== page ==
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Ann Thorac Surg. 2000 Jan;69(1):25-9.

Repair of anterior leaflet mitral valve prolapse: chordal replacement versus chordal shortening.

Author information

1
Division of Cardiovascular Surgery, Mayo Clinic and Mayo Foundation, Rochester, Minnesota 55905, USA.

Abstract

BACKGROUND:

To determine the optimal method of repair for severe, segmental anterior leaflet prolapse, we analyzed outcome of 121 patients who underwent chordal shortening (n = 46) and chordal replacement (n = 75) from 1988 to 1996.

METHODS:

Chordae were replaced with expanded polytetrafluoroethylene sutures. Patients had an annuloplasty with either chordal replacement or shortening. Follow-up was 100% complete (mean, 3.7 years).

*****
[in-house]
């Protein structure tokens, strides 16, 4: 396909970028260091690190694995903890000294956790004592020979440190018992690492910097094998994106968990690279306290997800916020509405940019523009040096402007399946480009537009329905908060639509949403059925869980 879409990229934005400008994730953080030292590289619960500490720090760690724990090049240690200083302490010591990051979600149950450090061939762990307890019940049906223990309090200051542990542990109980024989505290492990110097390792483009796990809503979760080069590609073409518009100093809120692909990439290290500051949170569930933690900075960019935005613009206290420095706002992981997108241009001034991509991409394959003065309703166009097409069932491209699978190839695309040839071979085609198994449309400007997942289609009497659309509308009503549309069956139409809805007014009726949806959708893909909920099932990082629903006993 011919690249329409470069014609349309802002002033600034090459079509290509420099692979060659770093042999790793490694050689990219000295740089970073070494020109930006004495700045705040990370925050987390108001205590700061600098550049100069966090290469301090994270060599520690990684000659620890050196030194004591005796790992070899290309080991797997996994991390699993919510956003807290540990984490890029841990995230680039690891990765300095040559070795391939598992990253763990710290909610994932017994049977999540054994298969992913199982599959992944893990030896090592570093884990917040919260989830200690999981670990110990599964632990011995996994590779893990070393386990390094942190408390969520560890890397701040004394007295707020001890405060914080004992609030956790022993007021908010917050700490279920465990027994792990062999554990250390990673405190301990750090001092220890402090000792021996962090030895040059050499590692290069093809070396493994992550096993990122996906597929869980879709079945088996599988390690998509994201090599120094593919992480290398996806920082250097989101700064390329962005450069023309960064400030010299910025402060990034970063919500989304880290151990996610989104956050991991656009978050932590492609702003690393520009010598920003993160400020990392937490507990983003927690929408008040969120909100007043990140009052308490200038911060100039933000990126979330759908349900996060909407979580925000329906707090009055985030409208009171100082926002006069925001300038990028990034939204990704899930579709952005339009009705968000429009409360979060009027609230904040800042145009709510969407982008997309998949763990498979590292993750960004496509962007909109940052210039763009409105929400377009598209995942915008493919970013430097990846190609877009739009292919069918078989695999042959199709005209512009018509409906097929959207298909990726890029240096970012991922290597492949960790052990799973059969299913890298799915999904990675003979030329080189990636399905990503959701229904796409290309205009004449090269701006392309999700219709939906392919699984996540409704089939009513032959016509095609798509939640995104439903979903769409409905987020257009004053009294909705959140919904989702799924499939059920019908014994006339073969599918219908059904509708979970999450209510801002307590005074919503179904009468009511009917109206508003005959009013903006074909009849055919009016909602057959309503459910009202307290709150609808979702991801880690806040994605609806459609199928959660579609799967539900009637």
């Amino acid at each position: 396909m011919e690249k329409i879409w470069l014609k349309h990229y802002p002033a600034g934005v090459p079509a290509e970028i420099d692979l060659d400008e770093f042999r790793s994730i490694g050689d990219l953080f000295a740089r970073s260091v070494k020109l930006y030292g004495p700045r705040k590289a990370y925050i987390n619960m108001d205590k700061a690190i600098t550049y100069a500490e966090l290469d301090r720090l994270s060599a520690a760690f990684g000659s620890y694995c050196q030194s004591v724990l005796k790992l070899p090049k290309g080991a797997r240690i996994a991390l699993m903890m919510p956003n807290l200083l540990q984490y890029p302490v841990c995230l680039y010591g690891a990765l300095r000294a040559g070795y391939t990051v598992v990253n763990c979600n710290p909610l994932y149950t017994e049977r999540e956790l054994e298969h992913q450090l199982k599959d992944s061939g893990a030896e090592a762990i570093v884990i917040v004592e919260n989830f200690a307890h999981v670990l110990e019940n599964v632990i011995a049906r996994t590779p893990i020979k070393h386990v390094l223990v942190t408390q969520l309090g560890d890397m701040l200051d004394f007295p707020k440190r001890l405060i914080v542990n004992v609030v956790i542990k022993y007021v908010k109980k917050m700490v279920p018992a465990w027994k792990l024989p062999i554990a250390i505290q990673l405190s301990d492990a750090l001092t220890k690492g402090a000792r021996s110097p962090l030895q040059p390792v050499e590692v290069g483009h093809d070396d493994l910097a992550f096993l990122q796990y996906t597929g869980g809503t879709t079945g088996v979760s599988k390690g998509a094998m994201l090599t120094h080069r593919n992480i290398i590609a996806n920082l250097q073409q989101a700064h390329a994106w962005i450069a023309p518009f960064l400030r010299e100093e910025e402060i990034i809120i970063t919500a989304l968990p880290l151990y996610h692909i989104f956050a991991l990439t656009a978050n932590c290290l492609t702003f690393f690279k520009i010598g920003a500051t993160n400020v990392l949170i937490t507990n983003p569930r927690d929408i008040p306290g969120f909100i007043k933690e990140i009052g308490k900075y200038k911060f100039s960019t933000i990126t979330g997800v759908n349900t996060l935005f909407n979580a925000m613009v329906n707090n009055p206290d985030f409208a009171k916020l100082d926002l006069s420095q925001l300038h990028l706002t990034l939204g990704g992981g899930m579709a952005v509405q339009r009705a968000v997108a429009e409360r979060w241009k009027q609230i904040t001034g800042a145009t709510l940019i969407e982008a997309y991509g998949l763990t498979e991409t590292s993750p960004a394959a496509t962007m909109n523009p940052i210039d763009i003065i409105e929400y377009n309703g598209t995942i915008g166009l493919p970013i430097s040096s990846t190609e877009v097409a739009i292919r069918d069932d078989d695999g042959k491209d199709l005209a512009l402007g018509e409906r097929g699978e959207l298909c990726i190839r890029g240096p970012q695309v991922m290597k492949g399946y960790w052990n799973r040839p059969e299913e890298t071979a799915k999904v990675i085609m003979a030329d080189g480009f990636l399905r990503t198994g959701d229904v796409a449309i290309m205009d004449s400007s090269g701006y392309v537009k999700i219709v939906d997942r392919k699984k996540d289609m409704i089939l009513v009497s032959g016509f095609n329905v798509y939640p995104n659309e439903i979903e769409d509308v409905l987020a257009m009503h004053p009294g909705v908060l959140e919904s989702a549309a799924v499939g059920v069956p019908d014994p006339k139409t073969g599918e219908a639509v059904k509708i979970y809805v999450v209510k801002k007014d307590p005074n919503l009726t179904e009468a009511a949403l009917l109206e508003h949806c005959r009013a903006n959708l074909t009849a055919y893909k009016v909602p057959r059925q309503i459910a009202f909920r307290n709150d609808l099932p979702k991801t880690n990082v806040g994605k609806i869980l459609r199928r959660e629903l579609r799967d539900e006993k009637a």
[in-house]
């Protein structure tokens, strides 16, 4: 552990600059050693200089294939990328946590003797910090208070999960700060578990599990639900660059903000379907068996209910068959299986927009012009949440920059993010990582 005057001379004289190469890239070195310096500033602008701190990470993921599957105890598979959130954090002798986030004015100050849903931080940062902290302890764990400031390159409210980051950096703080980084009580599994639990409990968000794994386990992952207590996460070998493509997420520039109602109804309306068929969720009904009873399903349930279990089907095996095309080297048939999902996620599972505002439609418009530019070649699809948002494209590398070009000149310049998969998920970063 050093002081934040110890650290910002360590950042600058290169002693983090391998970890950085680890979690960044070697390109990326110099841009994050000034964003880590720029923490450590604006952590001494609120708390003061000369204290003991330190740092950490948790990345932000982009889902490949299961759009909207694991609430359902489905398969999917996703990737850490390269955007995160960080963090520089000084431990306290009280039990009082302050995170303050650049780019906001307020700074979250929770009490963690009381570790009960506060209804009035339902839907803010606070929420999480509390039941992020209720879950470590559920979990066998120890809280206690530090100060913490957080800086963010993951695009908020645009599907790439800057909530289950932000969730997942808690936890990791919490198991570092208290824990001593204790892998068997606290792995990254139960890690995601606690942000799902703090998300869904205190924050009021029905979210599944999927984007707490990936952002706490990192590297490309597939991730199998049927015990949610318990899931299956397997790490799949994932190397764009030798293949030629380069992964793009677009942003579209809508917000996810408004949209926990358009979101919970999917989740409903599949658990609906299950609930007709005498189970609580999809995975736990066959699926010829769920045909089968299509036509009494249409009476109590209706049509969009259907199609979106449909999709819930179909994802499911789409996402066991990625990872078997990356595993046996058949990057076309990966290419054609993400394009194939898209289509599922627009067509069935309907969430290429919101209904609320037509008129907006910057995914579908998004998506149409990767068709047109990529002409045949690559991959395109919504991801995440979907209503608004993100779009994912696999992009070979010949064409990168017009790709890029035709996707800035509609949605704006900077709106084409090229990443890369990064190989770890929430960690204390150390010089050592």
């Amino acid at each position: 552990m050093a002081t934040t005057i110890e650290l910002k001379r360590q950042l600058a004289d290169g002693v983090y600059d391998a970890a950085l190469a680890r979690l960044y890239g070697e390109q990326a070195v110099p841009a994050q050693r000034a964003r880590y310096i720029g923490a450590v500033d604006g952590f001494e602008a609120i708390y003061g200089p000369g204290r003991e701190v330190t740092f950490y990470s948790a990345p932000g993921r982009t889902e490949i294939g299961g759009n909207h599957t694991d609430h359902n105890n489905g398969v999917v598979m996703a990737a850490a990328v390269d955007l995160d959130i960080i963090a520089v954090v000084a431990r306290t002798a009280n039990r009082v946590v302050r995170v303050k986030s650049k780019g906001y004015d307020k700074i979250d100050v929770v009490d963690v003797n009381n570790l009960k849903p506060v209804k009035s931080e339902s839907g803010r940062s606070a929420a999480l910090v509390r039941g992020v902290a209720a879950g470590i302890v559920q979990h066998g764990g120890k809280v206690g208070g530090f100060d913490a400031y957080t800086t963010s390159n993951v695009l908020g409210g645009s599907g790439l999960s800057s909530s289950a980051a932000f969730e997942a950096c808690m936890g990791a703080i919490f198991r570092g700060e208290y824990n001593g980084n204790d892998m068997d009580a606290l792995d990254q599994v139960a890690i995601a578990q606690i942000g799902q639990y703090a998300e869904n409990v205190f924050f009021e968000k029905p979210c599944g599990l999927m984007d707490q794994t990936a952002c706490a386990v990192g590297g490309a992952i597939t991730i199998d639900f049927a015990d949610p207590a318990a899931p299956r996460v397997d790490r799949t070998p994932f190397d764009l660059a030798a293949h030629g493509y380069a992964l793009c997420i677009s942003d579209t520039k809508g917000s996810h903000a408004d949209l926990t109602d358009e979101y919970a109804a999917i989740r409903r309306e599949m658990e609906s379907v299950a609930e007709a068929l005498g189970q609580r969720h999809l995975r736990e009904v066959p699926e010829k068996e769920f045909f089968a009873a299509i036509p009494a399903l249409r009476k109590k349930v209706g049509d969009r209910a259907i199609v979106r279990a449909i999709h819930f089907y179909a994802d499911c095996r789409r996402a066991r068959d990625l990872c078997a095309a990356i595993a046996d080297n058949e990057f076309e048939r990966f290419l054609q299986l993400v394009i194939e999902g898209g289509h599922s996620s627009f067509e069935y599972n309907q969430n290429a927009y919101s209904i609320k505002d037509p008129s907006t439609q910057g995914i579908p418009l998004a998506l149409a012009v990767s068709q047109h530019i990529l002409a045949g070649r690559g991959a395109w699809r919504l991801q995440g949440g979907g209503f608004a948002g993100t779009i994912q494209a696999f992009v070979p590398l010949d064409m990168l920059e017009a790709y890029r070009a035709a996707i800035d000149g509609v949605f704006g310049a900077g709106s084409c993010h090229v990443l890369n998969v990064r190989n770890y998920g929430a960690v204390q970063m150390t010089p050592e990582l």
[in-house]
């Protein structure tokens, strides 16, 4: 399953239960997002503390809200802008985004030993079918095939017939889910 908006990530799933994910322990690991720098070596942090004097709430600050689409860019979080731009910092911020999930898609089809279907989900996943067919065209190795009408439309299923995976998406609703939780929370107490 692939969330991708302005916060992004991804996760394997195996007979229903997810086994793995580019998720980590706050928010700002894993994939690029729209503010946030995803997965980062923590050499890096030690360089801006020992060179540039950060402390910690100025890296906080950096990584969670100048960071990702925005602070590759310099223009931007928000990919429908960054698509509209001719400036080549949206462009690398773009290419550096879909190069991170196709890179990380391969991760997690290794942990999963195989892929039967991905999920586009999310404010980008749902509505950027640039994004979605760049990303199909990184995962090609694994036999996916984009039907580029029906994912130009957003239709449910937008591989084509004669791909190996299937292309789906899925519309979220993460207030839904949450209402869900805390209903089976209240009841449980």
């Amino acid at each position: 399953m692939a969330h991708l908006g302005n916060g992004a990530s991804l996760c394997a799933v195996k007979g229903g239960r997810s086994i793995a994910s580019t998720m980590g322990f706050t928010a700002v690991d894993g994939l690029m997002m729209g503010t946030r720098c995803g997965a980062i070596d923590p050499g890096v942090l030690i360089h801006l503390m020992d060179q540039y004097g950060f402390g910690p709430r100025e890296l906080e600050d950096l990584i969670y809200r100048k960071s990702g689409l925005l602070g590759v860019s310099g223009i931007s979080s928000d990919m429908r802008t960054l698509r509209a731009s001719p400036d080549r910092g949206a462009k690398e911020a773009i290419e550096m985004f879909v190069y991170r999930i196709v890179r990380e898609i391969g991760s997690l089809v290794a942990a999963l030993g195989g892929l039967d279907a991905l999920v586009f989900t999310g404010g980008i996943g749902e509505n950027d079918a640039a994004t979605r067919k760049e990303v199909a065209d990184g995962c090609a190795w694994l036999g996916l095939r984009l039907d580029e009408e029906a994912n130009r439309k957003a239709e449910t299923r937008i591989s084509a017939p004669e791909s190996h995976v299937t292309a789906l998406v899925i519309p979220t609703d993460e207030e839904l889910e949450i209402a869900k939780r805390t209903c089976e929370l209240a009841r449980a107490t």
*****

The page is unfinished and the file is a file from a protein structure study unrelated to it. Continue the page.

RESULTS:

Mean age was 62.1 years, 86 were men, and 60 patients had isolated valve repair. There was one hospital death and 14 late deaths for a 5-year actuarial survival of 86.4%+/-4.5%. Sixteen patients underwent reoperation, 5 in the replacement group and 11 in the shortening group. Mechanism of valve failure in the replacement group was native chordae rupture (n = 4) and neochordae dehiscence (n = 1). With chordal shortening, repair failure was attributed to rupture of shortened chordae (n = 8), leaflet prolapse with and without annuloplasty ring dehiscence (n = 2), and native chordae elongation (n = 1). Risk of reoperation because of repair failure at 3.5 years was 1.4% in the chordal replacement group and 14.8% in the chordal shortening group (p = 0.02).

CONCLUSIONS:

Chordal replacement is superior to chordal shortening, providing a predictable method for correction of mitral regurgitation with a low incidence of reoperation.

PMID:
10654480
DOI:
10.1016/s0003-4975(99)01313-2
[Indexed for MEDLINE]

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